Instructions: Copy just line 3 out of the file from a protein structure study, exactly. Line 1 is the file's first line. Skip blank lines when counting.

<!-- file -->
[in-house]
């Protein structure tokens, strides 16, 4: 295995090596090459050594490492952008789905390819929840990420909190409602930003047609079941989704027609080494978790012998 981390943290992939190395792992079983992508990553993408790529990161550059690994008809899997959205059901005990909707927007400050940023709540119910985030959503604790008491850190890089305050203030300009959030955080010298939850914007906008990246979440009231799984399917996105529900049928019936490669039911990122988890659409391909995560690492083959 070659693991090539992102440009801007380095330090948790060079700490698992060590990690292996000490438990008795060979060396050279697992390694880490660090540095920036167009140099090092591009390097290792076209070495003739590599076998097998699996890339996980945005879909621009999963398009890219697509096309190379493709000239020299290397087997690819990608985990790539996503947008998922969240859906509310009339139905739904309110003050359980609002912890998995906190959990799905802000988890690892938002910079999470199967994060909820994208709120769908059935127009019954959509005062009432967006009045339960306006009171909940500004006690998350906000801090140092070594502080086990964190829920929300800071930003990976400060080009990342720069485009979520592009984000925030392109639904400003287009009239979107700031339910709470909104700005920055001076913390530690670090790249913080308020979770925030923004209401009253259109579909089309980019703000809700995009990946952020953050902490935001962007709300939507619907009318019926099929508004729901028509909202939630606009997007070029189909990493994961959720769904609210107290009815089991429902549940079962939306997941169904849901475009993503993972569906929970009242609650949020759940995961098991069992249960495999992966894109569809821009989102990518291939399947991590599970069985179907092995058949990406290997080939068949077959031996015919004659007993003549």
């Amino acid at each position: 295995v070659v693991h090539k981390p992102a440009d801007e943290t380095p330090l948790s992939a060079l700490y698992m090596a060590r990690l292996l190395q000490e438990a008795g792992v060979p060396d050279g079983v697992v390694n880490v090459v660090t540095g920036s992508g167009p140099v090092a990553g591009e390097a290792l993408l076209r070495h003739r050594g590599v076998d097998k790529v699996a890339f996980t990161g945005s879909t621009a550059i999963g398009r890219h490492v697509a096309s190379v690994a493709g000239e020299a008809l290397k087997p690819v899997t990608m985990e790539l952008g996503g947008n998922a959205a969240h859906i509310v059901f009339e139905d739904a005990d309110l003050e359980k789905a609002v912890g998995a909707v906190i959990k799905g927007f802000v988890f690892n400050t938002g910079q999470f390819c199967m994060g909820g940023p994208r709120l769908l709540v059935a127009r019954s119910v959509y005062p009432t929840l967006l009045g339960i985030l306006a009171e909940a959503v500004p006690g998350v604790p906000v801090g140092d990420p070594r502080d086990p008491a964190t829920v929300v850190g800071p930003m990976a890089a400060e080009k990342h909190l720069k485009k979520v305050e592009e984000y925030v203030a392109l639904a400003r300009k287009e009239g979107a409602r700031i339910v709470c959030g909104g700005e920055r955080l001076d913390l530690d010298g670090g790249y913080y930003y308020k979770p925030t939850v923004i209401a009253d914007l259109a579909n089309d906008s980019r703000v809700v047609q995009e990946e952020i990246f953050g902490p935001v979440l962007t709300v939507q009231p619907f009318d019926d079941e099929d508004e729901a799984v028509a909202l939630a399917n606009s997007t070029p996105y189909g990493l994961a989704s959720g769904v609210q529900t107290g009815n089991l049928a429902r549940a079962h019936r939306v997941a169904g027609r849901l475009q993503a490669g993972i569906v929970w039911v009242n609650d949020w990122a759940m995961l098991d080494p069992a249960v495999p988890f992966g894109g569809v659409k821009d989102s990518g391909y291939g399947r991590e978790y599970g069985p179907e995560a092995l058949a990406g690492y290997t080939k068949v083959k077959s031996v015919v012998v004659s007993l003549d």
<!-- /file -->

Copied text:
């Amino acid at each position: 295995v070659v693991h090539k981390p992102a440009d801007e943290t380095p330090l948790s992939a060079l700490y698992m090596a060590r990690l292996l190395q000490e438990a008795g792992v060979p060396d050279g079983v697992v390694n880490v090459v660090t540095g920036s992508g167009p140099v090092a990553g591009e390097a290792l993408l076209r070495h003739r050594g590599v076998d097998k790529v699996a890339f996980t990161g945005s879909t621009a550059i999963g398009r890219h490492v697509a096309s190379v690994a493709g000239e020299a008809l290397k087997p690819v899997t990608m985990e790539l952008g996503g947008n998922a959205a969240h859906i509310v059901f009339e139905d739904a005990d309110l003050e359980k789905a609002v912890g998995a909707v906190i959990k799905g927007f802000v988890f690892n400050t938002g910079q999470f390819c199967m994060g909820g940023p994208r709120l769908l709540v059935a127009r019954s119910v959509y005062p009432t929840l967006l009045g339960i985030l306006a009171e909940a959503v500004p006690g998350v604790p906000v801090g140092d990420p070594r502080d086990p008491a964190t829920v929300v850190g800071p930003m990976a890089a400060e080009k990342h909190l720069k485009k979520v305050e592009e984000y925030v203030a392109l639904a400003r300009k287009e009239g979107a409602r700031i339910v709470c959030g909104g700005e920055r955080l001076d913390l530690d010298g670090g790249y913080y930003y308020k979770p925030t939850v923004i209401a009253d914007l259109a579909n089309d906008s980019r703000v809700v047609q995009e990946e952020i990246f953050g902490p935001v979440l962007t709300v939507q009231p619907f009318d019926d079941e099929d508004e729901a799984v028509a909202l939630a399917n606009s997007t070029p996105y189909g990493l994961a989704s959720g769904v609210q529900t107290g009815n089991l049928a429902r549940a079962h019936r939306v997941a169904g027609r849901l475009q993503a490669g993972i569906v929970w039911v009242n609650d949020w990122a759940m995961l098991d080494p069992a249960v495999p988890f992966g894109g569809v659409k821009d989102s990518g391909y291939g399947r991590e978790y599970g069985p179907e995560a092995l058949a990406g690492y290997t080939k068949v083959k077959s031996v015919v012998v004659s007993l003549d």